SETH Lakeman was running late for his morning interview.

"Sorry, I was out for a jog when you called," he said, when What's On rang again. How was it, Seth? "It was very wet this morning."

Lakeman enjoys his runs from his Dartmoor home. "I guess it's a couple of times a week I do it, me and the dog and a beautiful lake beside us," he says.

What did the rest of the day hold in store? "I'm working on something with Robert Plant at Real World studios, going through some stuff with him for his Strange Sensation band project," Seth replies in a delightfully matter-of-fact manner.

"This'll be the first time I'll have worked with him and I'm a massive fan. It's an album project – I'll be playing viola – but I wouldn't say no to playing live with him."

More immediately, Saturday in fact, the West Country folk singer, songwriter and multi-instrumentalist will be playing live at Pocklington Arts Centre: a welcome Yorkshire date after his November and December tour in support of last September's Ballads Of The Broken Few failed to breach the Broad Acres.

That album, his eighth studio set, found Lakeman working with the young harmony singers Wildwood Kin – Devon sisters Emillie and Beth Key and their cousin Meghann Loney – but Saturday's gig will be solo. "It's a whole different perspective to what I'm doing; 30 per cent of the show is different and totally new material," he says. "This way of playing gives you freedom, especially because you can tell stories more than you can with a band there.

York Press:

In harmony: Seth Lakeman and Wildwood Kin

"This is a more intimate show, so your personality comes out more. You're not as worried about getting the audience on their feet, and as they're sitting there you can talk to them about the songs."

Lakeman may well perform Finger Of Blame, his new composition commenting on the political state of the world. "It's a response to what happened in 2016 and the uncertainty that seems to have grown around the world about the future," he says. "It's pointing the finger [of blame] but not necessarily in one place.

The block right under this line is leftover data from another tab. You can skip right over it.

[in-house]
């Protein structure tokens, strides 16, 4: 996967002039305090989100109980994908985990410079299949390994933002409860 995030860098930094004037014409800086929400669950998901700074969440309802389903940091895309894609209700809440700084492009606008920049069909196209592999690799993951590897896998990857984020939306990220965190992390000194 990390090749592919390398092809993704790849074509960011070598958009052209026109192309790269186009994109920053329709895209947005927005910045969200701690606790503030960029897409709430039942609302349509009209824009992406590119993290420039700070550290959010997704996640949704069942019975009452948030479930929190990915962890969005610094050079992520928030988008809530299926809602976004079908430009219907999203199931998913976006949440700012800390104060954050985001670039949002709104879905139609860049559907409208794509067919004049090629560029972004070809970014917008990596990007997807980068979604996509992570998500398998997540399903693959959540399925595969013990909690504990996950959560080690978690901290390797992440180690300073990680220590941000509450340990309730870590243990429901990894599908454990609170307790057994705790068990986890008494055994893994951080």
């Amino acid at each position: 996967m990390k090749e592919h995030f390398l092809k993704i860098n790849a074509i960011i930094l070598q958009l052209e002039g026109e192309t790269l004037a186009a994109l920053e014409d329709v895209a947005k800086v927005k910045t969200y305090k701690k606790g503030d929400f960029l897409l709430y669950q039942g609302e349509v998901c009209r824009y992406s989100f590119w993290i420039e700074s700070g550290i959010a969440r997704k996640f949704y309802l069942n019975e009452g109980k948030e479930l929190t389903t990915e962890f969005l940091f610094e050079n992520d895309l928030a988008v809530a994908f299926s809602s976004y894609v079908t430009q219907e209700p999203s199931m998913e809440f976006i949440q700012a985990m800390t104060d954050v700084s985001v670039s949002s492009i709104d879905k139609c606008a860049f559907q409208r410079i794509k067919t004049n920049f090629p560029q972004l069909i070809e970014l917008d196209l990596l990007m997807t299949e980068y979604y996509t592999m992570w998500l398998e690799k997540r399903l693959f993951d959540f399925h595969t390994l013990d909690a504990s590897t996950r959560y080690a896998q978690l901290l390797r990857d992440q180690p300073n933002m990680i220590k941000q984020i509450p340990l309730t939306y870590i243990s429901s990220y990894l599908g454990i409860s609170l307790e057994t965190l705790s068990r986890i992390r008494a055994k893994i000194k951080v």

"I might do some more stuff on that but you have to be a brave man to write about politics. Maybe you have to be a 'ranter', like Billy Bragg, but you can't force it. You really have to want to say it."

For all the troughs and more troughs of 2016, it was nevertheless a memorable musical year for Seth Lakeman with the release of Ballads Of The Broken Few, an album made not only with Wildwood Kin but also with esteemed producer Ethan Johns, who had worked previously with Paul McCartney, Tom Jones, Crosby, Stills and Nash, Ryan Adams, Kings Of Leon, Laura Marling and The Staves.

"I just sent him a rough demo of myself and Wildwood Kin demoing one song, recorded on a mobile phone, and he responded straightaway, which was a big moment for me. That was a year and a half ago and we then had to find space in his diary as he has so much going on," Seth recalls.

"We managed to record everything in four days in the Great Hall of this Jacobean manor house in Somerset, with few overdubs and some percussion added later, so it's a raw, rootsy album, challenging but a wonderful connection of sounds, with my mournful viola and Wildwood Kin's ghostly, tight harmonies responding to my gritty, story-led vocals. The two just seemed to work incredibly well together."

Lakeman is now working on "all sorts of things", not least writing for the Mayflower 400 celebration in 2020 that will take place in Plymouth, Devon, and Plymouth, Massachusetts: a new work in pilgrims' progress, as it were.

Seth Lakeman plays Pocklington Arts Centre on Saturday, 8pm. Box office: 01759 301547 or at